A rich-voiced tenor makes a charismatic debut in Met’s “Elixir”

Fri Apr 14, 2023 at 1:08 pm
By Rick Perdian
Xabier Anduaga made his Metropolitan Opera debut as Nemorino in Donizetti’s L’Elisir d’amor Thursday night.

L’Elisir d’amore returned to the Metropolitan Opera Thursday evening with a near-perfect cast led by Michele Gamba in the pit. That alone was reason enough to celebrate, but the debut of 27-year-old Spanish tenor Xabier Anduaga added additional glamour, vocal and otherwise, that all but brought the show to a halt after his lyrical, heartfelt “Una furtiva lagrima”. 

Bartlett Sher’s Broadway-inspired concept for Donizetti’s comic gem still works. The production is slick, with the comedy conceived in broad brushstrokes and relatively few deviations from the libretto. It’s on a human scale, chiefly because Sher telescopes the action into a a relatively small space by use of a false proscenium. He was wise in gauging that intimacy is key in revealing the charms of Donizetti’s Elixir of Love. 

Sher places the opera in 1836, just a few years after the opera’s premiere in Milan. Michael Yeargan’s set conjures up a small Italian village at harvest time, affording the opportunity for some lovely scenes of fields with golden grain enhanced by Jennifer Tipton’s subtle lighting. Catherine Zuber’s costumes add period authenticity, especially in the soldiers’ dashing uniforms. 

The Met has an impressive roster of lyrical tenors and Anduaga is in the sturdy house tradtion. Just as Almaviva was the perfect role to introduce Juan Diego Flórez to Met audiences, Nemorino is likewise for Anduaga. From the first phrases of Nemorino’s first-act aria, “Quanto è bella, quanto è cara”, in which the simple peasant expresses his love for the sophisticated, wealthy Adina, you knew that you were experiencing something wonderful. 

Anduaga posses a particularly rich lyric tenor with a vocal presence that enables his voice to soar into the house. The role of Nemorino doesn’t call for vocal fireworks, but it does call for expressing emotion through Donizetti’s incomparable marriage of text and music. That’s a quality that Anduaga has in spades. 

It is not only the golden richness of his voice that excites, but also his musicianship. In the last line of his first aria, Anduaga tapered a phrase to the lightest and most beautiful of pianissimi, employed sparingly but to great effect.

Anduaga is also a subtle actor with a winning combination of charm and looks. He puckered up his face in a heartbreaking pout as Adina taunted him by flirting with the dashing Sargent Belcore. A raise of the tenor’s eyebrows expressed chagrin or surprise to equal effect. Intoxicated by the less-than-magical qualities of Dulcamara’s elixir, Anduaga’s Nemorino was bold and brash, but never obnoxious. His bumpkin emerged triumphant, if perhaps no less worldly, at the opera’s end, but with the girl he adored.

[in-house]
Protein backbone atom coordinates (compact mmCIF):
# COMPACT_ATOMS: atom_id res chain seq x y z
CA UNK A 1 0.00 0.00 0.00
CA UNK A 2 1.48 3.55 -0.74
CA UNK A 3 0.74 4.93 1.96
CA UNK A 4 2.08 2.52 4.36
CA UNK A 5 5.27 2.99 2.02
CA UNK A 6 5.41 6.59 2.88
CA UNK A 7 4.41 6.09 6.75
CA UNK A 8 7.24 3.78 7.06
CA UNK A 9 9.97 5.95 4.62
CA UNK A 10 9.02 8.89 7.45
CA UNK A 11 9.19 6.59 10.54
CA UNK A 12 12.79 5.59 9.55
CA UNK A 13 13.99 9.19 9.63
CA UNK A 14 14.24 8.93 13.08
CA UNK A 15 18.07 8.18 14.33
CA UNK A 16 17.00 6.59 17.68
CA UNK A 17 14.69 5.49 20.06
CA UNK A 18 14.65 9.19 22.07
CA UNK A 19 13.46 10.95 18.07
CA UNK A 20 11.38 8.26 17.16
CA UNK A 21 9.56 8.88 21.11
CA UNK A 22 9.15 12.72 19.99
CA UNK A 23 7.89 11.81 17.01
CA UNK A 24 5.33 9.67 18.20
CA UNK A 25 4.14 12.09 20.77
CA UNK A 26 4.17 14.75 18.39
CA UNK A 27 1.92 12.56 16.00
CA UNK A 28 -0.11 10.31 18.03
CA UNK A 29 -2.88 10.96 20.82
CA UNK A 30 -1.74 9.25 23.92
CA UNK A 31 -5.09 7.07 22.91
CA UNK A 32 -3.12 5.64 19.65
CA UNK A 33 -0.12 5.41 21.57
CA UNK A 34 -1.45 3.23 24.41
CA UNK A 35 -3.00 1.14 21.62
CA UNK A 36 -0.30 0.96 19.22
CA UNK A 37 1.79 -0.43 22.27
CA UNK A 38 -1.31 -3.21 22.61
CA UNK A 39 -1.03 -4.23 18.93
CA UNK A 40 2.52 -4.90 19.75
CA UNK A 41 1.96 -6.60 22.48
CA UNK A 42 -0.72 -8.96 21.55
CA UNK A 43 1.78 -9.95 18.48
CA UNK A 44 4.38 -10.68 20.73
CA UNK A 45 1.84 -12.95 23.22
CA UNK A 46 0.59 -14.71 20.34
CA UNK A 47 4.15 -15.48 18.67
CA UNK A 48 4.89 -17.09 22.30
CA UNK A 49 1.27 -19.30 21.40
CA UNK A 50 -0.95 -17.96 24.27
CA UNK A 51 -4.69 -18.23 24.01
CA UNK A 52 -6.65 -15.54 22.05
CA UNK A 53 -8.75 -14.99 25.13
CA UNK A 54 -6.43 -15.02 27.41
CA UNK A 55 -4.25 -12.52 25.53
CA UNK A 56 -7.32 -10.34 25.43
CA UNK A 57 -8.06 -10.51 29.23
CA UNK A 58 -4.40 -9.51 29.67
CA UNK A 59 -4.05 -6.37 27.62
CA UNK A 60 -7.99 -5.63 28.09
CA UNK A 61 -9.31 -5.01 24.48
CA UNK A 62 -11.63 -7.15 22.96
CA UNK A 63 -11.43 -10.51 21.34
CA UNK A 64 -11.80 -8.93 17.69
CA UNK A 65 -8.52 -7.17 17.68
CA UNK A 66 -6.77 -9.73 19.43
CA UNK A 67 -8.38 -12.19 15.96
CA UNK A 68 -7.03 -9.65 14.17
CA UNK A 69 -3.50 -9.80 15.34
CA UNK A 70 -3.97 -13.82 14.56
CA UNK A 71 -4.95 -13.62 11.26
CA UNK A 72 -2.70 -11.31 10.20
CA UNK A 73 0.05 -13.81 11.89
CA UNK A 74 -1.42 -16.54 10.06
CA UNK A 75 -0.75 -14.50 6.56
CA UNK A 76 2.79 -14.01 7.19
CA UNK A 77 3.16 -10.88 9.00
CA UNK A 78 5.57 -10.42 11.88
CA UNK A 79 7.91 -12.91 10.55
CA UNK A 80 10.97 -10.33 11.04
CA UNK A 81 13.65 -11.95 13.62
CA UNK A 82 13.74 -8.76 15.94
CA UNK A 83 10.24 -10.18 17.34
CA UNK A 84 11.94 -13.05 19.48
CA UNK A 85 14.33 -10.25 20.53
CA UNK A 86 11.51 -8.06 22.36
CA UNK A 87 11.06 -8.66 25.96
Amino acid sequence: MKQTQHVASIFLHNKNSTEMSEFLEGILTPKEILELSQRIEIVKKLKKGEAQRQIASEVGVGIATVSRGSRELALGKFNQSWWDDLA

The object of his affection was Aleksandra Kurzak’s Adina, reprising a role that she first sang at the Met in 2016. Kurzak is tackling heavier roles such as Tosca, which she performed earlier this season at the Met, and her voice has taken on an alluring golden quality. Her soprano, however, has retained the lightness, agility and lyricism necessary for an Adina.

Kurzak indulges in broad comic touches, especially when she holds all the cards in her hand in Act I. She can inject a tease into high-flying phrases when taunting Nemorino through voice alone. The brashness of her Adina evolves into bewilderment and then despair as the girl fears losing him forever. With vulnerability, came a far lighter dramatic touch and more delicate vocal palette.

The spirit of opera buffa coursed through this performance—not only from the brilliant, energetic sounds emerging from the pit, but also the ensemble work, which was anchored by the superb Dulcamara of Alex Esposito. His Dulcamara was a charlatan and opportunist with a sardonic touch, expressed through rapid-fire banter and an evil glare. The action swirled around him whenever he was on stage.

As Belcore, Joshua Hopkins was perhaps as equally opportunistic as Esposito’s Dulcamara, but had dashing good looks and bravura as his calling cards. This Belcore knows that there is a pretty girl in every town or village where he lands, so no use pining after the one that got away. Hopkins’s rich baritone is just as suave as the dramatic strokes that he employed to create a Belcore that had delicious touches of virility and viciousness. 

Also making her house debut was soprano Magdalena Kuzma as Giannetta, a member of the Met’s Lindemann Young Artist Program. With her deluxe voice and vivid stage presence, Kuzma brightened the stage as she broke the news that Nemorino had inherited a fortune from his recently deceased uncle. 

Gamba made his Met debut in the January run of L’Elisir d’amore. This fuller-voiced cast gave him the opportunity to draw a far more expansive performance from the orchestra with more than a few of echt-Rossinian rockets firing the performance. 

L’Elisir d’amore continues through April 29. metopera.org

One Response to “A rich-voiced tenor makes a charismatic debut in Met’s “Elixir””

  1. Posted Apr 17, 2023 at 9:10 pm by Charlie

    Happy to have a young, good looking and talented tenor at The Met. He and his amazing voice certainly are ready for the HD camera.

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